The Scottish independence campaign is losing ever more ground

One in four supporters have deserted the nationalist cause in 2012.

At last, they’re off. Last week’s "Edinburgh Agreement" ended nine months of argument between the Scottish and UK governments over how and when the independence referendum should take place, and signalled the start of a two-year campaign to determine Scotland’s constitutional future.

But where do the nationalist and unionist campaigns stand and what challenges lie ahead? Last week’s Ipsos MORI poll provides many of the answers.

The poll headline reveals that support for Scotland becoming independent continues to decline. In January 2012, almost four in ten of those of those who told us they would definitely vote in the ballot agreed that Scotland should be an independent country. Today, that figure stands at 30 per cent, meaning that one in four supporters have deserted the nationalist cause in 2012.

At least some of this change in public mood was predicted during a year in which a sense of ‘Britishness’ was celebrated with the Jubilee and the Olympics. And this week's so-called  ‘Scomni-shambles’, with two Scottish National Party MSPs resigning over the party’s new policy on NATO membership and the First Minister’s integrity being questioned over the legal advice sought about an independent Scotland’s future in the EU, won’t have helped the nationalist cause.

It is clear that it is the nationalists who face the stiffer challenge in winning the hearts and minds of Scottish voters. Firstly, there is the fact that only a quarter of women female voters (24 per cent) support independence, a full 13-points lower than support among men. The appointment of deputy First Minister Nicola Sturgeon to run the ‘Yes’ campaign is clearly aimed at encouraging more women to change their minds, but the scale of the deficit makes this a huge task.

Then there is the economic argument. It is clear that voters have yet to be convinced that they will be better off if Scotland were to go it alone. Our January poll showed that this will be the most important issue in deciding the outcome of the referendum and that voters felt less secure about their finances when they considered what life would be like in an independent Scotland.  The current poll illustrates that it’s owner-occupiers (28 per cent), those with children (27 per cent) and those who live in the most affluent areas of Scotland (23 per cent) who are the most lukewarm about the prospect of independence.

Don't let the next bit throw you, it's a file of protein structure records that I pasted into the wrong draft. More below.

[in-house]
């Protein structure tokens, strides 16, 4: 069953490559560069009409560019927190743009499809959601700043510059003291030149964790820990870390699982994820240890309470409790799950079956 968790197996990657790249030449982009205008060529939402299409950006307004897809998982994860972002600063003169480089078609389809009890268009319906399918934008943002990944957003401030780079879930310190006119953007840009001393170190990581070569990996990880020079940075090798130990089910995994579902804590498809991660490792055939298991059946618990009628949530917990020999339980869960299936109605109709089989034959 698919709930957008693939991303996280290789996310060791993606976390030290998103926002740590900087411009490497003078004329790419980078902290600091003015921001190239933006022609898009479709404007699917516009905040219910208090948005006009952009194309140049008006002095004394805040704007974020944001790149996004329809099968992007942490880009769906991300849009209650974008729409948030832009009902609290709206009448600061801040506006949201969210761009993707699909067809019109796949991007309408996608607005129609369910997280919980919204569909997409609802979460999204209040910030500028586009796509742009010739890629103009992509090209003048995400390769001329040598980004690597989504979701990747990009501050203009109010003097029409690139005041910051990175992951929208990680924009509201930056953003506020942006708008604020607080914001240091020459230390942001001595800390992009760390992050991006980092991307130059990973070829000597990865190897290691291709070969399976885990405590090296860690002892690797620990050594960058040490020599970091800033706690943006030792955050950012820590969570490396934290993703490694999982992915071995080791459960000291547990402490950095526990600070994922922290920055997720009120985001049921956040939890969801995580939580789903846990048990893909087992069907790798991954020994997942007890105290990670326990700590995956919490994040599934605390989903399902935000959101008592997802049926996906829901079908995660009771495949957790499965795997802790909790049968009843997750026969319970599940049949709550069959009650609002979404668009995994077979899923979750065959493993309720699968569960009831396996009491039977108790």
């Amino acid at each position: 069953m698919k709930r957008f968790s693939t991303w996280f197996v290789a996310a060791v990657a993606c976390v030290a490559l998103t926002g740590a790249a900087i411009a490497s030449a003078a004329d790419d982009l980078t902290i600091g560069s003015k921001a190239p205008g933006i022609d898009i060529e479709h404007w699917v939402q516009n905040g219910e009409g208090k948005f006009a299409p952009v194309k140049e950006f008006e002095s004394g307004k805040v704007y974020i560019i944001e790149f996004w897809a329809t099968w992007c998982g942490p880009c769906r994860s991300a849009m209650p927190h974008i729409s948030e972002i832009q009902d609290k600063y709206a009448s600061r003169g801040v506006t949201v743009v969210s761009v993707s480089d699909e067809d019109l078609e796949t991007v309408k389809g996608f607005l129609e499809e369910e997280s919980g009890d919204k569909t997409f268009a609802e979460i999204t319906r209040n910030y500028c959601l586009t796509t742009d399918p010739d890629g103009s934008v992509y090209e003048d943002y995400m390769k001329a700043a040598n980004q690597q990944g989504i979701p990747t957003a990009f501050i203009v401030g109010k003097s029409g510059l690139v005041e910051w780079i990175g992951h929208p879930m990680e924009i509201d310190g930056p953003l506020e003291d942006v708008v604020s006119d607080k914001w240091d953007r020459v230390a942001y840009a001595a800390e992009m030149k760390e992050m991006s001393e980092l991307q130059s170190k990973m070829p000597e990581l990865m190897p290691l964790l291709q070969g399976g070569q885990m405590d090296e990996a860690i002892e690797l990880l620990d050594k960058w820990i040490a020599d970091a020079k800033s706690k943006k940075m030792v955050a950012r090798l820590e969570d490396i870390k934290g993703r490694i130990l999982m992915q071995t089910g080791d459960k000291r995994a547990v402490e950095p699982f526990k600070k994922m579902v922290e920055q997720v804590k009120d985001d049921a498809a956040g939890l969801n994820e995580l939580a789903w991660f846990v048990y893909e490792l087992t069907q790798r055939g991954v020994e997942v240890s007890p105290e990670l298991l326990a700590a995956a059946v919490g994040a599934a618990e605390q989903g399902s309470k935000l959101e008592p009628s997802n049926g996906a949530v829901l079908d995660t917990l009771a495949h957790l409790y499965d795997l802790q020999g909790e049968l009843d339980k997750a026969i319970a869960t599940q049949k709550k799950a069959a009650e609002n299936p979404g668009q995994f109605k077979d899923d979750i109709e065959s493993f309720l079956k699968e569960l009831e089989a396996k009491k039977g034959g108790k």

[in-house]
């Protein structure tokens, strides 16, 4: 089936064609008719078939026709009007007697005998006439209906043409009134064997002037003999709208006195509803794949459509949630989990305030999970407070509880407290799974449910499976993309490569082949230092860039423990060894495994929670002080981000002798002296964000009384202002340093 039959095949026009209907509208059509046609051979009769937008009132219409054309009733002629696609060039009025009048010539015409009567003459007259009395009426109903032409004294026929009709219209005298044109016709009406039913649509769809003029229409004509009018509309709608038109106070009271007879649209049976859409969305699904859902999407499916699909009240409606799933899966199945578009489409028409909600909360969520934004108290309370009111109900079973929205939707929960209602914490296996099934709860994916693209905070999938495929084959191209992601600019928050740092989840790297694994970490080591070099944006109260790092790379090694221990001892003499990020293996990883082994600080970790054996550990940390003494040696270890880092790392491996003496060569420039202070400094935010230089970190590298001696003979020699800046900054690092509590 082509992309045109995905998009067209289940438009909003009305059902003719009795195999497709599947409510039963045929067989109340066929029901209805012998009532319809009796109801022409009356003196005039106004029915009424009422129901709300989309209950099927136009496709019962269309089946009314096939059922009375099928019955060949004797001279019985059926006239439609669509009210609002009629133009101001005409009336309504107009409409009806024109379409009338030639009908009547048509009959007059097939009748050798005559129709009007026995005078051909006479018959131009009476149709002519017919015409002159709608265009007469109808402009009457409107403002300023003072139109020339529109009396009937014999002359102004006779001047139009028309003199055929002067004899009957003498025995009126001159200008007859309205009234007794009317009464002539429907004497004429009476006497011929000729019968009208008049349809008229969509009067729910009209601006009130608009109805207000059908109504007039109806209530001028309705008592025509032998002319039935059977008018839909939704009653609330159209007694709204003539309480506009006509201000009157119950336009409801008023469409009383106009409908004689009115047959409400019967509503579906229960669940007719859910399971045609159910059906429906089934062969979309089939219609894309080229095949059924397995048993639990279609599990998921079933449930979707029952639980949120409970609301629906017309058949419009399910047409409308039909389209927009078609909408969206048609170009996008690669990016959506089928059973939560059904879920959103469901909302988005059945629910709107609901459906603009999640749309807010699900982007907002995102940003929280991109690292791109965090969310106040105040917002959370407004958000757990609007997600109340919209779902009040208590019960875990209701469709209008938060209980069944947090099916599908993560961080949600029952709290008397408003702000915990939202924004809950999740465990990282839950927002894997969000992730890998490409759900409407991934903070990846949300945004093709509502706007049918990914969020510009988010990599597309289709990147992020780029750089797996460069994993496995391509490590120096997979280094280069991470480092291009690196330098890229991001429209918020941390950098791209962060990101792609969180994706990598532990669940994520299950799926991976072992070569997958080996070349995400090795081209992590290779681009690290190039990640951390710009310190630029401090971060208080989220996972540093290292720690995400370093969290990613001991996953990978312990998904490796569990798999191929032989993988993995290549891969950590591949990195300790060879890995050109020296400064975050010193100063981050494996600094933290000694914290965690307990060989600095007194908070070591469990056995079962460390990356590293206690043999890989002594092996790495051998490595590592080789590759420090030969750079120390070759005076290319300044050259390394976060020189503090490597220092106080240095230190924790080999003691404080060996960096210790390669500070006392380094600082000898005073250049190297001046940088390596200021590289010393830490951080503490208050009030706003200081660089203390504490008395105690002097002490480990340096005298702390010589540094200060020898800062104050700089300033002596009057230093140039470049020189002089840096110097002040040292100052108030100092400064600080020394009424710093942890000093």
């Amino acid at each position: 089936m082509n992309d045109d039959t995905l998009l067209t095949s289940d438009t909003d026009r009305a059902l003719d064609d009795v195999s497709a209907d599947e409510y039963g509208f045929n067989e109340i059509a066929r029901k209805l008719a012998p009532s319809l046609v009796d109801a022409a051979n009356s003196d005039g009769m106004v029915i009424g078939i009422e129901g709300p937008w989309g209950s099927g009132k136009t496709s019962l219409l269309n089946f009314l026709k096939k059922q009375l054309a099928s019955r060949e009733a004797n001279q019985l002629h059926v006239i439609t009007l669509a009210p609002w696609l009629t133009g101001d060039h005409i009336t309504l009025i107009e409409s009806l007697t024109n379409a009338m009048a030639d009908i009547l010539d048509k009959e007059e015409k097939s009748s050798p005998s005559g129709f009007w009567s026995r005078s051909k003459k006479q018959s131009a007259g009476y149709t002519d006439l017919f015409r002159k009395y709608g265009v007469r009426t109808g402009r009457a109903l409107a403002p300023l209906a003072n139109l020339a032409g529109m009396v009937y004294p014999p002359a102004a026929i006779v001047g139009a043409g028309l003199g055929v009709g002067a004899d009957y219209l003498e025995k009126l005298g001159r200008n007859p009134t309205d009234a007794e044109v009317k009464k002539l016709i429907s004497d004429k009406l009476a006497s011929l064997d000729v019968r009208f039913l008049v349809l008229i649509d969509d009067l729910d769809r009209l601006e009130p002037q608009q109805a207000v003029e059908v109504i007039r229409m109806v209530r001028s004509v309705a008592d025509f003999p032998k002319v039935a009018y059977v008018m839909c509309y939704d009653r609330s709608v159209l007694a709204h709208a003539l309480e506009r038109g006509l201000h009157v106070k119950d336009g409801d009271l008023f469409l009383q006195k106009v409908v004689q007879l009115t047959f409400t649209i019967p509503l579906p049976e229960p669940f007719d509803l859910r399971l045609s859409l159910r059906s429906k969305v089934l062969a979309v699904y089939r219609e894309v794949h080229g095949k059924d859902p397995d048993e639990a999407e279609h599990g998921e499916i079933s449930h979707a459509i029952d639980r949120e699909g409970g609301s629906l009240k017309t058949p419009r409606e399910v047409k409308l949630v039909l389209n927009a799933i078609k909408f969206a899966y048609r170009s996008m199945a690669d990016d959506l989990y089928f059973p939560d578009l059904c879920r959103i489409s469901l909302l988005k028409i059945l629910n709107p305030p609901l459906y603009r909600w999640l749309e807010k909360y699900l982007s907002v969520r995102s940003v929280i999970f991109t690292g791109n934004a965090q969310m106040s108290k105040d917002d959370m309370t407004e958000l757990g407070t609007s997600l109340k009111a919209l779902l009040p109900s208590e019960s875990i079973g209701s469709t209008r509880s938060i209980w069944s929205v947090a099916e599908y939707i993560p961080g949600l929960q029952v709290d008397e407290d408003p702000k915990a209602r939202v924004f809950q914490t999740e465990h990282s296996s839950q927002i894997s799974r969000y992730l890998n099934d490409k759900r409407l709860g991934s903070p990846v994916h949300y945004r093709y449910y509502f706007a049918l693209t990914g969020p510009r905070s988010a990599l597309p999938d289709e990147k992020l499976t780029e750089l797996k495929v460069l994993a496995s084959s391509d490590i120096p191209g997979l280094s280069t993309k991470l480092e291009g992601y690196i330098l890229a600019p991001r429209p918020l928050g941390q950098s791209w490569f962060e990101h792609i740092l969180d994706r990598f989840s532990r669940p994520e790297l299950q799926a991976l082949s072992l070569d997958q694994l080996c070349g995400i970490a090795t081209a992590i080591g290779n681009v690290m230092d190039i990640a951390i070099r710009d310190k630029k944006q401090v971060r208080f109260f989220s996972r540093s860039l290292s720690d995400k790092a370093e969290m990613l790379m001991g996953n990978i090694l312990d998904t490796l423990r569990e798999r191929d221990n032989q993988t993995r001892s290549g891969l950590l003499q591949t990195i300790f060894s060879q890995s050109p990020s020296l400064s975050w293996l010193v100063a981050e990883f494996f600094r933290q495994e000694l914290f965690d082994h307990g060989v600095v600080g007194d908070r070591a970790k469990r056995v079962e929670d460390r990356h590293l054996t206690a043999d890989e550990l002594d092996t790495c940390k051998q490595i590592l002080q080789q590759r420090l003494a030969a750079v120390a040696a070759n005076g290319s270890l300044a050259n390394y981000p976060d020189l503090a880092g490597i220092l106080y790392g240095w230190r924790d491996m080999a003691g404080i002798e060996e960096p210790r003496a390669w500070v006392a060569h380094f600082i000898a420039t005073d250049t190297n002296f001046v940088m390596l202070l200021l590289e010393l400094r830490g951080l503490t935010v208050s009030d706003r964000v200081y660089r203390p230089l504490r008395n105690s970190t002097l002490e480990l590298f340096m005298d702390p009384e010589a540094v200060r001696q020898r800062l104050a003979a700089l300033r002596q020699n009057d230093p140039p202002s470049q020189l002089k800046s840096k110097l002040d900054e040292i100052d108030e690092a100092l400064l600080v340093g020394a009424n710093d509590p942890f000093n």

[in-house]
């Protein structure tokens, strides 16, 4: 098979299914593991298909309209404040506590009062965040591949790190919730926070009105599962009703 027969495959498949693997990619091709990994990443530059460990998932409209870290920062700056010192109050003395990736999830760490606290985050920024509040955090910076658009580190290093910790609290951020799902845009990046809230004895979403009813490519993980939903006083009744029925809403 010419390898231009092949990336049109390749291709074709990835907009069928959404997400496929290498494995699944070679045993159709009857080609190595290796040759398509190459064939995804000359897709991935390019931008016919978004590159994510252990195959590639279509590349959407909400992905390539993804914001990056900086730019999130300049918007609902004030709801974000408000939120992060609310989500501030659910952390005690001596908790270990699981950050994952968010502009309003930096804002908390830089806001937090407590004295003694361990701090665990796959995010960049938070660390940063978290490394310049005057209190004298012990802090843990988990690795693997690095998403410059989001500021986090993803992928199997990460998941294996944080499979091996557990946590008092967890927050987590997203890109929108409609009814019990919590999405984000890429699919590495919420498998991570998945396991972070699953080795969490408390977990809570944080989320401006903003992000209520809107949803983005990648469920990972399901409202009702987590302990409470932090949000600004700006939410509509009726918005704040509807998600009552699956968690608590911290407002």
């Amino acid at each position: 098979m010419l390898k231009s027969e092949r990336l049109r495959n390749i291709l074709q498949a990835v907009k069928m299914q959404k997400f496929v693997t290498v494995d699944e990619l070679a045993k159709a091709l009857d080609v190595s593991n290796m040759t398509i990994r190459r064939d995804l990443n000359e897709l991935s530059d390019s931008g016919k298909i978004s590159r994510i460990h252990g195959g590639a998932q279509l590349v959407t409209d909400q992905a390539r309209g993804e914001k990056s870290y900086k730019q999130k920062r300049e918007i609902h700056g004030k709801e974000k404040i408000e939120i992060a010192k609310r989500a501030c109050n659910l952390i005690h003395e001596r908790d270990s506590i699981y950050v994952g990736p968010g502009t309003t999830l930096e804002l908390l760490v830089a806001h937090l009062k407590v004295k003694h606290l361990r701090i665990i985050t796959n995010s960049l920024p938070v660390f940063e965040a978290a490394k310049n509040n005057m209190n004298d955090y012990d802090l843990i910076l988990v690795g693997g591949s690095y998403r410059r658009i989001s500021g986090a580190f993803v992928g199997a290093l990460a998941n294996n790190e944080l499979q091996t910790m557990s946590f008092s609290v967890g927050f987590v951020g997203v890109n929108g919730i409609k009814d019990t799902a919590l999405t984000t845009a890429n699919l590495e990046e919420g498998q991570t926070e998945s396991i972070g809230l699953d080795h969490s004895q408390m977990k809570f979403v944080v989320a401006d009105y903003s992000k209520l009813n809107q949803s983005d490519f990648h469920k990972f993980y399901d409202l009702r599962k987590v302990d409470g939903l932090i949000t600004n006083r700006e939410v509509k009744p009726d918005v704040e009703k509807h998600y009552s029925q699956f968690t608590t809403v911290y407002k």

These challenges are magnified by what is happening to support for the SNP and to voter satisfaction with the performance of the First Minister. In terms of voting intention for the Holyrood parliament, Labour has now closed the gap with the SNP from 25 points in December 2011 to just five points now. And while Alex Salmond continues to have personal ratings which all other leaders can only dream of (50 per cent are satisfied), these are also heading in the wrong direction, having been at 62 per cent just under a year ago.

The ‘No’ campaign has had an easier ride of late yet still faces its own challenges in persuading voters that Scotland is ‘better together.’ Their current healthy lead could be vulnerable if they are unable to outline and persuade voters of the additional powers to be devolved to the Scottish Parliament in the event of a ‘no’ vote. The majority of Scots want decisions about taxation, welfare and benefits to be made at Holyrood. However, with the option of further devolution not appearing on the ballot paper, it is up to the ‘No’ camp to outline a united, coherent vision or risk alienating voters who want further devolution but who currently want to remain in the UK.